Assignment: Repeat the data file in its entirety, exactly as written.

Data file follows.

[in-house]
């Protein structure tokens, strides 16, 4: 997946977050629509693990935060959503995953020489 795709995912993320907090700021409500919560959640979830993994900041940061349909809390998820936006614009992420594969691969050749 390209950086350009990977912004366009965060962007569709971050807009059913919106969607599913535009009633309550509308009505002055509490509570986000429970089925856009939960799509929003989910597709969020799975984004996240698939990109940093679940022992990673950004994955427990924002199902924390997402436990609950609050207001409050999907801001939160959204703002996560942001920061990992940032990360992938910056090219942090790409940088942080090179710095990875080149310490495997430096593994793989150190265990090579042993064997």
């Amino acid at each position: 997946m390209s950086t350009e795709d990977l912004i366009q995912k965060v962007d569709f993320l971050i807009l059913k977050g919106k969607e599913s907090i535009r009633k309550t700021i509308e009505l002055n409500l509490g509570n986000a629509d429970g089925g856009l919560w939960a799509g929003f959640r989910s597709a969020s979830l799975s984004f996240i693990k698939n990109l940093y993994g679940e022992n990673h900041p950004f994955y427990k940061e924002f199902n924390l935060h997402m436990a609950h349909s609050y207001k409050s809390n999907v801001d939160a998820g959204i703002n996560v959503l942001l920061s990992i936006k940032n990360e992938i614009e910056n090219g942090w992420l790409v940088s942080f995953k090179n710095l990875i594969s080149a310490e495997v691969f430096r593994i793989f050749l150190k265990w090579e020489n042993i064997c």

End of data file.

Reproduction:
[in-house]
């Protein structure tokens, strides 16, 4: 997946977050629509693990935060959503995953020489 795709995912993320907090700021409500919560959640979830993994900041940061349909809390998820936006614009992420594969691969050749 390209950086350009990977912004366009965060962007569709971050807009059913919106969607599913535009009633309550509308009505002055509490509570986000429970089925856009939960799509929003989910597709969020799975984004996240698939990109940093679940022992990673950004994955427990924002199902924390997402436990609950609050207001409050999907801001939160959204703002996560942001920061990992940032990360992938910056090219942090790409940088942080090179710095990875080149310490495997430096593994793989150190265990090579042993064997």
């Amino acid at each position: 997946m390209s950086t350009e795709d990977l912004i366009q995912k965060v962007d569709f993320l971050i807009l059913k977050g919106k969607e599913s907090i535009r009633k309550t700021i509308e009505l002055n409500l509490g509570n986000a629509d429970g089925g856009l919560w939960a799509g929003f959640r989910s597709a969020s979830l799975s984004f996240i693990k698939n990109l940093y993994g679940e022992n990673h900041p950004f994955y427990k940061e924002f199902n924390l935060h997402m436990a609950h349909s609050y207001k409050s809390n999907v801001d939160a998820g959204i703002n996560v959503l942001l920061s990992i936006k940032n990360e992938i614009e910056n090219g942090w992420l790409v940088s942080f995953k090179n710095l990875i594969s080149a310490e495997v691969f430096r593994i793989f050749l150190k265990w090579e020489n042993i064997c």